The Woman Behind the Words: Getting to Know Riwia McKenzie Brown


Unfortunately, to this day, there exists an unfair balance between males and females within the film industry. “While women represent just over 50 per cent of the population, are well represented in higher education and makeup 46 per cent of the workforce, they are still under-represented in senior levels of management across most industries in Australia… Looking at women’s involvement in the Australian production industry overall, the picture is also discouraging. According to the latest census, in 2011 women comprised 36 per cent of people employed in the film and video production sector and 29 per cent in the post-production sector (Australia, S., 2018).” For this reason, it’s of particular importance to encourage women of all ages to enter the film industry, should they feel the ambition to do so.


I had the opportunity to interview screenplay writer, Riwia McKenzie Brown. Brown has worked in the film industry for an approximate 30 years, and was responsible for the award-winning film adaption of Alan Duff’s novel, Once Were Warriors, that was released in 1994 – which highlights the story, and unfortunately tragic reality for many women, of domestic violence in a family home. When it comes to discussing the struggles of women in the industry, there is no woman, or film, more appropriate for the job than Brown & her and Lee Tamahori’s screen adaption of Once Were Warriors.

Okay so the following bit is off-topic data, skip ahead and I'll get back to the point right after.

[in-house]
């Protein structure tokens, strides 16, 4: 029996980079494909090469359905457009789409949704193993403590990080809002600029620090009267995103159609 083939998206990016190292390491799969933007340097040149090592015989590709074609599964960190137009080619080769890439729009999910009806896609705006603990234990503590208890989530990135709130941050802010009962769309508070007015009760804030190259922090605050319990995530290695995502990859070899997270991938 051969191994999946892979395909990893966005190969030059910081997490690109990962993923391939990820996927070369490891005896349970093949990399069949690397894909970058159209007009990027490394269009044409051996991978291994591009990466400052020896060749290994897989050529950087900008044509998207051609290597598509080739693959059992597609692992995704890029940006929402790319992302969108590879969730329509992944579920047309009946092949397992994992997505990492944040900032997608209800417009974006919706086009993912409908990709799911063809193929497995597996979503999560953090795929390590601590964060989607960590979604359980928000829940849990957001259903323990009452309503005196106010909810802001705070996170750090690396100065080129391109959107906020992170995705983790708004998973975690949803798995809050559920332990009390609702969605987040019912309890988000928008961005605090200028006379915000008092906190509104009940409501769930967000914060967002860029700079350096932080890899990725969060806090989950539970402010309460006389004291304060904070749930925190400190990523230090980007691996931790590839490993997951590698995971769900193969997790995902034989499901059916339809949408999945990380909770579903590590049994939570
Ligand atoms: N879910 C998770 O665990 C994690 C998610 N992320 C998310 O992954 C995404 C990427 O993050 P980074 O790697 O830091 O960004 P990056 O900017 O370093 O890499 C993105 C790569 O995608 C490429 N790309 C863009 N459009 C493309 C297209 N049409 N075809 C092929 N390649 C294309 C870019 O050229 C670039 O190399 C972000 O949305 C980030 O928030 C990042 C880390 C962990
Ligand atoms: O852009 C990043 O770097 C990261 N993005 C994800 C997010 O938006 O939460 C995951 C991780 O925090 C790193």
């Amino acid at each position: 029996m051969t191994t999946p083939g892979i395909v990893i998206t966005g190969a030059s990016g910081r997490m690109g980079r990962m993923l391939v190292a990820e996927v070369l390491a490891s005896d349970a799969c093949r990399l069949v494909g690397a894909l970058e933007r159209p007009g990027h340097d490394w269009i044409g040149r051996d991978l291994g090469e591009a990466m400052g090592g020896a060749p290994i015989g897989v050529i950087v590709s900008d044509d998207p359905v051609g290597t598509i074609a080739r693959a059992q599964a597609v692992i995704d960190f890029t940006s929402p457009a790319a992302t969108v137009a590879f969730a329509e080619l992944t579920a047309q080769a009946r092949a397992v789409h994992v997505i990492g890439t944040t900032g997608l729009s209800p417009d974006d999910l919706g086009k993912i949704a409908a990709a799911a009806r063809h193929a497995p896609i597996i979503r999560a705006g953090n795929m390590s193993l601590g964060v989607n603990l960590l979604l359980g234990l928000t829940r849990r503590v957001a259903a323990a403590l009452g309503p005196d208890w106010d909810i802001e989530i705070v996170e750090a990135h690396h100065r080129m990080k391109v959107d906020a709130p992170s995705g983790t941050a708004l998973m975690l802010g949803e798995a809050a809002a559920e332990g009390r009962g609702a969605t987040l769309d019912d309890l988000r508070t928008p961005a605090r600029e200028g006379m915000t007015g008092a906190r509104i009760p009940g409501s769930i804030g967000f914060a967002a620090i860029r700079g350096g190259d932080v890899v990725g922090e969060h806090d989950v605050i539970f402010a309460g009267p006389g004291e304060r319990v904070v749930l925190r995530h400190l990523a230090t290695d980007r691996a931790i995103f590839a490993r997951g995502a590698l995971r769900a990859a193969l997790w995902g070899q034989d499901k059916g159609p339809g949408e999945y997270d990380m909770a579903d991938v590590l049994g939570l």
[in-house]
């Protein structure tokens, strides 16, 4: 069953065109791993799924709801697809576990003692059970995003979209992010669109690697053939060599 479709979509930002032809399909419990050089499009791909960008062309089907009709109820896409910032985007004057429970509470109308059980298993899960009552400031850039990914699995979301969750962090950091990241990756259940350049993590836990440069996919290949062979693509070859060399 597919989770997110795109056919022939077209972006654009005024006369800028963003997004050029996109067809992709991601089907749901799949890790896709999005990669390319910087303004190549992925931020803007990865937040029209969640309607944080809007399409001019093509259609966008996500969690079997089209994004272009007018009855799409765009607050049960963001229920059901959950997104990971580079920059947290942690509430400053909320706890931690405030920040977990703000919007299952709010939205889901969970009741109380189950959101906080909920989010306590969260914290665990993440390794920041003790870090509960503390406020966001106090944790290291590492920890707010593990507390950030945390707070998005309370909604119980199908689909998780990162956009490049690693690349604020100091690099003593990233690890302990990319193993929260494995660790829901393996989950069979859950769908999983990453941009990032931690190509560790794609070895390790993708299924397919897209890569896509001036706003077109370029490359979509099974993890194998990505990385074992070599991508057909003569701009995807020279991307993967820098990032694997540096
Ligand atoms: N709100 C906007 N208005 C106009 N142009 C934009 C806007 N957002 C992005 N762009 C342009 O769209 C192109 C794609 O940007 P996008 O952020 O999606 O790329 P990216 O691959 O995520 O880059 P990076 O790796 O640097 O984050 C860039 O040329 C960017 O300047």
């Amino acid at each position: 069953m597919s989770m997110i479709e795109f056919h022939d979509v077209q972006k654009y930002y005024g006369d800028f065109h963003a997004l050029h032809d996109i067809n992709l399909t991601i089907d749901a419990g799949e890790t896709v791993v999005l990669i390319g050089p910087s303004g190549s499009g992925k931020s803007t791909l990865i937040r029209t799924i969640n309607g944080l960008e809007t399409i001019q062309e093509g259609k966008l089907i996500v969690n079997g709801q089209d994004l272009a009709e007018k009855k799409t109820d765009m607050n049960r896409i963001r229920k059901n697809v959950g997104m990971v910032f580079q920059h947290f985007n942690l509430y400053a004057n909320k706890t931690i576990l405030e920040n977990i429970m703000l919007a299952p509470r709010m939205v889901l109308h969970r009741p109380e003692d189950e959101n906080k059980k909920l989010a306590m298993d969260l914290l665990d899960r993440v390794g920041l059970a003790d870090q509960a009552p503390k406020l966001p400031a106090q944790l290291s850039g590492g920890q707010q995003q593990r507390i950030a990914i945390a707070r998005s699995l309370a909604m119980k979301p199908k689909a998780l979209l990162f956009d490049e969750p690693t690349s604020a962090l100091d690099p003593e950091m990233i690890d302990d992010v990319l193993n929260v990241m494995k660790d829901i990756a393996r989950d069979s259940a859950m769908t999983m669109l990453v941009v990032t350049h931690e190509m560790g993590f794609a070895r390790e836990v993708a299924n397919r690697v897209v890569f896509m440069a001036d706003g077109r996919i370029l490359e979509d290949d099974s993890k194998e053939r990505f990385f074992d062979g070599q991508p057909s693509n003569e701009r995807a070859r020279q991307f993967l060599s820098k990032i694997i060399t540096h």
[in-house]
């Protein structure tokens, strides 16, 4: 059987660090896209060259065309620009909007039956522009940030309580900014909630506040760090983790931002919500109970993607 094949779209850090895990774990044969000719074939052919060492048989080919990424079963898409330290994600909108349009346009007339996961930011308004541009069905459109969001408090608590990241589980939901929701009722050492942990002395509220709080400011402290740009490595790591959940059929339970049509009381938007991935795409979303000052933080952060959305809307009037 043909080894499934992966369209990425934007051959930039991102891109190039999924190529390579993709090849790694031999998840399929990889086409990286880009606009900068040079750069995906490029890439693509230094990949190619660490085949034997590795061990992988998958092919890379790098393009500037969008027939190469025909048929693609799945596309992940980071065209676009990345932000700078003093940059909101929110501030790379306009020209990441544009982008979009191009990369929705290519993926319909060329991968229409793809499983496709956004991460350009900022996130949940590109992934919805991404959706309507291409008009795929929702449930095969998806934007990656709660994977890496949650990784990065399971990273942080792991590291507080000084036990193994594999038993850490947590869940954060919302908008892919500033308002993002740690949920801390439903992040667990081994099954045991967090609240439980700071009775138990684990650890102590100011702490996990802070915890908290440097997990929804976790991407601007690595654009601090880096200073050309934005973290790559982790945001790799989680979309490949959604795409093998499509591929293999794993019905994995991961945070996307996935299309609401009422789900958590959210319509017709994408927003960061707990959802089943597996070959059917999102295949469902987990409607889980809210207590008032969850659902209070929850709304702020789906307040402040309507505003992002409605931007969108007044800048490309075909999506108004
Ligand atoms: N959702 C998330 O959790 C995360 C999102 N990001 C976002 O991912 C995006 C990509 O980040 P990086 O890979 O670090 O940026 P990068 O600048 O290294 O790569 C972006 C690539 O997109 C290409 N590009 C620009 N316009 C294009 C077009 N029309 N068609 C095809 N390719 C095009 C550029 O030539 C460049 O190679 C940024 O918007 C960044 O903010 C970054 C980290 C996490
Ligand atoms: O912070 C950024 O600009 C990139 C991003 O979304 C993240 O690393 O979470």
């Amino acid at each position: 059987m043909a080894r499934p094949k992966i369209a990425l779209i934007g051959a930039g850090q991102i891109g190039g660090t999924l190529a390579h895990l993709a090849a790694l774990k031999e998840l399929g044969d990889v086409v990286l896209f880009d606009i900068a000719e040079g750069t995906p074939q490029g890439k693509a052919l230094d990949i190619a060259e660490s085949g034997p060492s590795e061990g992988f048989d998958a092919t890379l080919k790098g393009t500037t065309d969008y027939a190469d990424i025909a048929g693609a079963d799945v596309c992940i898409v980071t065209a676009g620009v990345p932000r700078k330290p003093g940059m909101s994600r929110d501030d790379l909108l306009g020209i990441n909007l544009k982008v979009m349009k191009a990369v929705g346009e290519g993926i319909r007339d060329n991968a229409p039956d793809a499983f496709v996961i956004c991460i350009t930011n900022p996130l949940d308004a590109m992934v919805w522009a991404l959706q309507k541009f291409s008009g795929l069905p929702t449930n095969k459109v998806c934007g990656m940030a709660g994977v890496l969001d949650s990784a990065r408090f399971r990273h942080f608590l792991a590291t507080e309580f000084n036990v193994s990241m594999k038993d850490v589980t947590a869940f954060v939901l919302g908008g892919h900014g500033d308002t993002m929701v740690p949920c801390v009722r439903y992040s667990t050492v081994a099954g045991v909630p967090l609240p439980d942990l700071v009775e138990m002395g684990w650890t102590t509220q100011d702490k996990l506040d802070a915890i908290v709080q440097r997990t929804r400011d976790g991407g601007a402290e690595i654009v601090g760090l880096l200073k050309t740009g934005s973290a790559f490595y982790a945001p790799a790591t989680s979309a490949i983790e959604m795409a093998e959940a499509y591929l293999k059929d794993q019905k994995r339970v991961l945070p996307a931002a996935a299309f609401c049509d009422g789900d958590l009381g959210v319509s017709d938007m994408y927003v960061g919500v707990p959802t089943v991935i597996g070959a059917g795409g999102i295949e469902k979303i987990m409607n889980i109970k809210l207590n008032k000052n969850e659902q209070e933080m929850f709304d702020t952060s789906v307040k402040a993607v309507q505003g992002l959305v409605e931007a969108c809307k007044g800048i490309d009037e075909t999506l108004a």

Brown and I spoke on a Zoom call for about 40 minutes in total, while I picked her brain on the struggles of making it in the industry as an Indigenous woman. This topic, being particularly important to me, as an Indigenous woman, who is attempting to pursue a career in the film industry myself. Brown was honest about it, which was both enlightening and somewhat scary at the same time. We discussed her journey to where she is today, her family life, her work she has done in the time, and all of the repercussions that came with the work she achieved.